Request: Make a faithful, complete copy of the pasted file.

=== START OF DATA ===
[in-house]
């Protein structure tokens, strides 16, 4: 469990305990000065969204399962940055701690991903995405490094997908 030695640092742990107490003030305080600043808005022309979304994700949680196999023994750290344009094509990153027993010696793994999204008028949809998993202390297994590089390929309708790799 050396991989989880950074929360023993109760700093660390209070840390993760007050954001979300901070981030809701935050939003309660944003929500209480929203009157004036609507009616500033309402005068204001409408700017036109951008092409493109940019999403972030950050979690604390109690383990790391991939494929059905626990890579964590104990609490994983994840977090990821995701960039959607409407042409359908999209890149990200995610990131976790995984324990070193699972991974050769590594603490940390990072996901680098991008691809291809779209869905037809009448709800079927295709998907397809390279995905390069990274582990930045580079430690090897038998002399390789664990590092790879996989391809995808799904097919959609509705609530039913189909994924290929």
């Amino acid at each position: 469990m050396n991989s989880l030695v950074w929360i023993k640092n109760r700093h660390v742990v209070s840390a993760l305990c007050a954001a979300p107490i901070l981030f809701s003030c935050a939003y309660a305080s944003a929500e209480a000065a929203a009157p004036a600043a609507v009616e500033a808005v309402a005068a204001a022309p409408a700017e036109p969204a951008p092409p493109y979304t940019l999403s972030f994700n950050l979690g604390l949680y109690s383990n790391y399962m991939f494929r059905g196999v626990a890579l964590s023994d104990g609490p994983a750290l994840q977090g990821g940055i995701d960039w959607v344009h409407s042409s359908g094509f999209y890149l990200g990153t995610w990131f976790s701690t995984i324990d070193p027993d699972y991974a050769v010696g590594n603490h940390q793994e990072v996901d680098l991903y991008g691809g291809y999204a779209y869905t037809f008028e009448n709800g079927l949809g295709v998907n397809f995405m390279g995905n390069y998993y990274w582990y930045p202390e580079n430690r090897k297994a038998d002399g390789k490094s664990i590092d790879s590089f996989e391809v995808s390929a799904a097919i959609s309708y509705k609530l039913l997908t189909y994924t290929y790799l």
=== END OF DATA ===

[in-house]
């Protein structure tokens, strides 16, 4: 469990305990000065969204399962940055701690991903995405490094997908 030695640092742990107490003030305080600043808005022309979304994700949680196999023994750290344009094509990153027993010696793994999204008028949809998993202390297994590089390929309708790799 050396991989989880950074929360023993109760700093660390209070840390993760007050954001979300901070981030809701935050939003309660944003929500209480929203009157004036609507009616500033309402005068204001409408700017036109951008092409493109940019999403972030950050979690604390109690383990790391991939494929059905626990890579964590104990609490994983994840977090990821995701960039959607409407042409359908999209890149990200995610990131976790995984324990070193699972991974050769590594603490940390990072996901680098991008691809291809779209869905037809009448709800079927295709998907397809390279995905390069990274582990930045580079430690090897038998002399390789664990590092790879996989391809995808799904097919959609509705609530039913189909994924290929």
């Amino acid at each position: 469990m050396n991989s989880l030695v950074w929360i023993k640092n109760r700093h660390v742990v209070s840390a993760l305990c007050a954001a979300p107490i901070l981030f809701s003030c935050a939003y309660a305080s944003a929500e209480a000065a929203a009157p004036a600043a609507v009616e500033a808005v309402a005068a204001a022309p409408a700017e036109p969204a951008p092409p493109y979304t940019l999403s972030f994700n950050l979690g604390l949680y109690s383990n790391y399962m991939f494929r059905g196999v626990a890579l964590s023994d104990g609490p994983a750290l994840q977090g990821g940055i995701d960039w959607v344009h409407s042409s359908g094509f999209y890149l990200g990153t995610w990131f976790s701690t995984i324990d070193p027993d699972y991974a050769v010696g590594n603490h940390q793994e990072v996901d680098l991903y991008g691809g291809y999204a779209y869905t037809f008028e009448n709800g079927l949809g295709v998907n397809f995405m390279g995905n390069y998993y990274w582990y930045p202390e580079n430690r090897k297994a038998d002399g390789k490094s664990i590092d790879s590089f996989e391809v995808s390929a799904a097919i959609s309708y509705k609530l039913l997908t189909y994924t290929y790799l």